Armine Maylian gets up early in the morning, gets dressed, and makes breakfast for her family before going to work at a grocery store in Kapan. This has been her daily routine for more than three years. A single mother, Armine shares a small house with her sons 7–year-old Tiran and 8-year-old Tigran, her mother Nona,and brother Taron, which she rents from relatives for about $50 a month.

Armine is industrious—working tirelessly from month to month to save money for the family, sharing expenses with Taron, an officer in the military who works to help supports Armine’s family. Nona is a pensioner who doesn’t work but provides “tremendous support” by taking care of Tiran and Tigran. Still, Armine is primarily worried about the uncertainty of her living situation. Taron will soon get married and the family will need to more to a bigger place, however, affording higher rent is not a possibility. The family budget consists of granny’s retirement pension, the state allowance Armine receives as a single mother and her monthly wages,all of which hardly amounts to $300 month and is not enough to cover rent, utilities (gas, electricity, water, firewood), and other living expenses for the family.

Armine used to live in the village of Yeghegis located in Vayots Dzor Province. She moved to Kapan, which is in Syunik Province, in 2013 in search of a job and a better education for her children. This is the fourth year that Tigran has received FAR’s support through the Children of Armenia Sponsorship Program (CASP). In 2016, Tiran was accepted into the program, which provides annual financial assistance through stipends until the children turn 18. While she and her family have gone through a lot of hardships, Armine says that CASP has definitely had a positive impact. Because of CASP, Armine doesn’t have to take out a loan to buy clothes and school supplies for her children. “It’s a lasting relief,” she said.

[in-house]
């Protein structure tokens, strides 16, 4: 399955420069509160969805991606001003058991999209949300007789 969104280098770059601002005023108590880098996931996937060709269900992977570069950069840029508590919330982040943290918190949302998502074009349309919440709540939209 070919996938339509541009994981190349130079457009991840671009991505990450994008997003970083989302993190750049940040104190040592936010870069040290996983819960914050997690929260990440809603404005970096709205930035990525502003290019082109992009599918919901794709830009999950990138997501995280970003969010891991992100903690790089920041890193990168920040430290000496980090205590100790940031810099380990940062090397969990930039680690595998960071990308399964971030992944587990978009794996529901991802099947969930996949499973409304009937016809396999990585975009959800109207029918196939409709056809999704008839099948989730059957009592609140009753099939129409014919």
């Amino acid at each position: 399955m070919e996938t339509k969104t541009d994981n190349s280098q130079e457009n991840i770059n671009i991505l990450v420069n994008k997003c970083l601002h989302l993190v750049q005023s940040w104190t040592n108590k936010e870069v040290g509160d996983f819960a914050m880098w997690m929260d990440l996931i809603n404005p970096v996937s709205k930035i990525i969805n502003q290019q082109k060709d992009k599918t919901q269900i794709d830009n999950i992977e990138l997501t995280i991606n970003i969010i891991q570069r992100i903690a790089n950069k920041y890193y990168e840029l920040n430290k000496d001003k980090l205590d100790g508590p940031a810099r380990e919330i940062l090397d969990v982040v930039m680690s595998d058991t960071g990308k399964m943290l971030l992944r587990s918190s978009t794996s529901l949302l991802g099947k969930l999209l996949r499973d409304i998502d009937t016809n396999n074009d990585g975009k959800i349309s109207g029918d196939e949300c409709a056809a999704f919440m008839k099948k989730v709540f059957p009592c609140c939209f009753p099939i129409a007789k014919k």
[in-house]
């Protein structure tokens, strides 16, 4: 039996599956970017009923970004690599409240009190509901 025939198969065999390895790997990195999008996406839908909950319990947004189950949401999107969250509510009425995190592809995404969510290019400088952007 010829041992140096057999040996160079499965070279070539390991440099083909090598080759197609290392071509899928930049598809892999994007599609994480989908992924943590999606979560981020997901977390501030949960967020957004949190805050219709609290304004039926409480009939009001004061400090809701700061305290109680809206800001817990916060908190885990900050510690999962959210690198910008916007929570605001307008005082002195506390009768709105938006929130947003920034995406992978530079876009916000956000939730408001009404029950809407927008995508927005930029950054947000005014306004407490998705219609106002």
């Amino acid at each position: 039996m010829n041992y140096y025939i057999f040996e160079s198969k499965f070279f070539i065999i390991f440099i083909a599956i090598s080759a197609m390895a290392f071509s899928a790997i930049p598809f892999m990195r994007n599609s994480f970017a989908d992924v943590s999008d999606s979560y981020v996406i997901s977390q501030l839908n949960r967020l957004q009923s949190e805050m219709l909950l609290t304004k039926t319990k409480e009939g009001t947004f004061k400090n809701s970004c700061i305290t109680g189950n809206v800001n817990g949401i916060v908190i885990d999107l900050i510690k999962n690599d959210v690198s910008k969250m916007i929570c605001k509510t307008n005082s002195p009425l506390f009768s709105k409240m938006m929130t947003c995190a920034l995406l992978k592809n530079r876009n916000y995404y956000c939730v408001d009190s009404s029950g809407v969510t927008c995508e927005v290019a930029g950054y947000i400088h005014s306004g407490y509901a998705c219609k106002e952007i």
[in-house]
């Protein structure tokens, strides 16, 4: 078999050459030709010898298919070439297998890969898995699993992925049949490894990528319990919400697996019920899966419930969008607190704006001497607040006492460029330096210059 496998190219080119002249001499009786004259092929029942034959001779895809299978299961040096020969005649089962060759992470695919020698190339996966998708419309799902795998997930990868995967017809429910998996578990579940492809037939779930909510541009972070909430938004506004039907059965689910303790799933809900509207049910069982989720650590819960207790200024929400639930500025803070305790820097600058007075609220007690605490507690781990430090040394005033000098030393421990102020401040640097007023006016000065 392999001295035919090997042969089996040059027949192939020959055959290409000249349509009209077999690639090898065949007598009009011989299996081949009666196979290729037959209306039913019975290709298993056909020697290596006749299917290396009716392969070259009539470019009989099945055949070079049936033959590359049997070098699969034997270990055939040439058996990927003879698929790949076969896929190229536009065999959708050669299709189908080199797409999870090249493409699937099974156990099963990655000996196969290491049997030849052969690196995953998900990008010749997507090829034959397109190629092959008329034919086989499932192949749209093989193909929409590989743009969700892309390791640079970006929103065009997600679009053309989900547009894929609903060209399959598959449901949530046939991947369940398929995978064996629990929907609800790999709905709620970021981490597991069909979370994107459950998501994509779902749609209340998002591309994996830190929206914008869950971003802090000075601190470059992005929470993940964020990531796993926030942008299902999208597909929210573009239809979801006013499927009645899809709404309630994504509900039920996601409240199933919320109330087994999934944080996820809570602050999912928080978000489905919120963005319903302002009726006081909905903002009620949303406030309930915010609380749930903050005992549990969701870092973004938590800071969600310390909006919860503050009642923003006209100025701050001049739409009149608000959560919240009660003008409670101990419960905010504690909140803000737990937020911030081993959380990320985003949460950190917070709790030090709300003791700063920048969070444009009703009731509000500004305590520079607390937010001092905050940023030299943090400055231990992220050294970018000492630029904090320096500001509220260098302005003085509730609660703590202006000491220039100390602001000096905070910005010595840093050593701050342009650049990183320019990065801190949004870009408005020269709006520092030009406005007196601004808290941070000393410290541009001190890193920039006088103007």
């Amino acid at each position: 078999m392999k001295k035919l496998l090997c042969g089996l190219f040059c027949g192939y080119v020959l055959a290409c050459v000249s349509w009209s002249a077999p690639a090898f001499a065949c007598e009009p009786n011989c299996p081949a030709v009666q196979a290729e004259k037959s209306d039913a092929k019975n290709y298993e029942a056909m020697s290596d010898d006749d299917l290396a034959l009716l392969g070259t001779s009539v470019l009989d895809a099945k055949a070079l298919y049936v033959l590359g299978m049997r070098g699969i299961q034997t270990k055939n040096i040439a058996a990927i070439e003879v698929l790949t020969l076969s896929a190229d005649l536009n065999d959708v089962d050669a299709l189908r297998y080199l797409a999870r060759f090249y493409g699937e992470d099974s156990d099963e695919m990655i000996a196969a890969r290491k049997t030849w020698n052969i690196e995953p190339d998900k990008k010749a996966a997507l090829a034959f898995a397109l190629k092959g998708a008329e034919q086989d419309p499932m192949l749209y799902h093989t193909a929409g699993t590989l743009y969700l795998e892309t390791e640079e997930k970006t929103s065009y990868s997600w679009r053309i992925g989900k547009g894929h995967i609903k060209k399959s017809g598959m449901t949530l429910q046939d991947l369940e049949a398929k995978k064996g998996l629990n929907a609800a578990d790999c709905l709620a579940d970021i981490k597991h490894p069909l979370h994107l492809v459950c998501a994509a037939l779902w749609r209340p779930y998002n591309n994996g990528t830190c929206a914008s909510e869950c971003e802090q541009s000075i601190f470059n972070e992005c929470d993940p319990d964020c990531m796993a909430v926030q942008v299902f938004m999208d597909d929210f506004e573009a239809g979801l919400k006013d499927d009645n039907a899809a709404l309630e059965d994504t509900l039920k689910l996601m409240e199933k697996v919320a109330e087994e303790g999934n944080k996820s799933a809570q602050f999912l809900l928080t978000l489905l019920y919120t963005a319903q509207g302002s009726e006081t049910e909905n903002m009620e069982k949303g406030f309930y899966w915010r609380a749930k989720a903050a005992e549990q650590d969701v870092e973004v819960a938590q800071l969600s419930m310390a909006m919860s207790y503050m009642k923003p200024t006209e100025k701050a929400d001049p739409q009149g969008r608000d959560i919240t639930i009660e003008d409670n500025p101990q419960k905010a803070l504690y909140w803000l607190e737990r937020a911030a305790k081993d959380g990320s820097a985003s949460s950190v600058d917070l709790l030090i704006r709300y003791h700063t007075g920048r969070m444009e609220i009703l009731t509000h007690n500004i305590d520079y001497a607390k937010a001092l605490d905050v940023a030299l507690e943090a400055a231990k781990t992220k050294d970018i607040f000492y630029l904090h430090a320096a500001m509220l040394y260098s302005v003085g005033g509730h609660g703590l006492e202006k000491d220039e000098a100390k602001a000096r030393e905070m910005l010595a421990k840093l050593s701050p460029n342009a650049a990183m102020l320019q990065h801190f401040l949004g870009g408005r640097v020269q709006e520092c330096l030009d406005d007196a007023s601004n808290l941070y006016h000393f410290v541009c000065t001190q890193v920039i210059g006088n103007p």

Tiran and Tigran are currently second and third graders at Kapan Secondary School. While they haven’t yet decided what to do when they grow up, they certainly look forward to their daily soccer club at school. “They both love math.We’ll see what they will become in the future. For now, I’ve decided to use the remainder of their CASP stipends to cover the costs of their soccer club since the boys like it so much and will enjoy playing during their summer vacation. The fee is a bit less than $20 a month per child, and I hope to get some kind of discount for having my two sons on the team,” said Armine.

Children of Armenia Sponsorship Program (CASP) is sponsored by the Women’s Guild Central Council of the Eastern Diocese.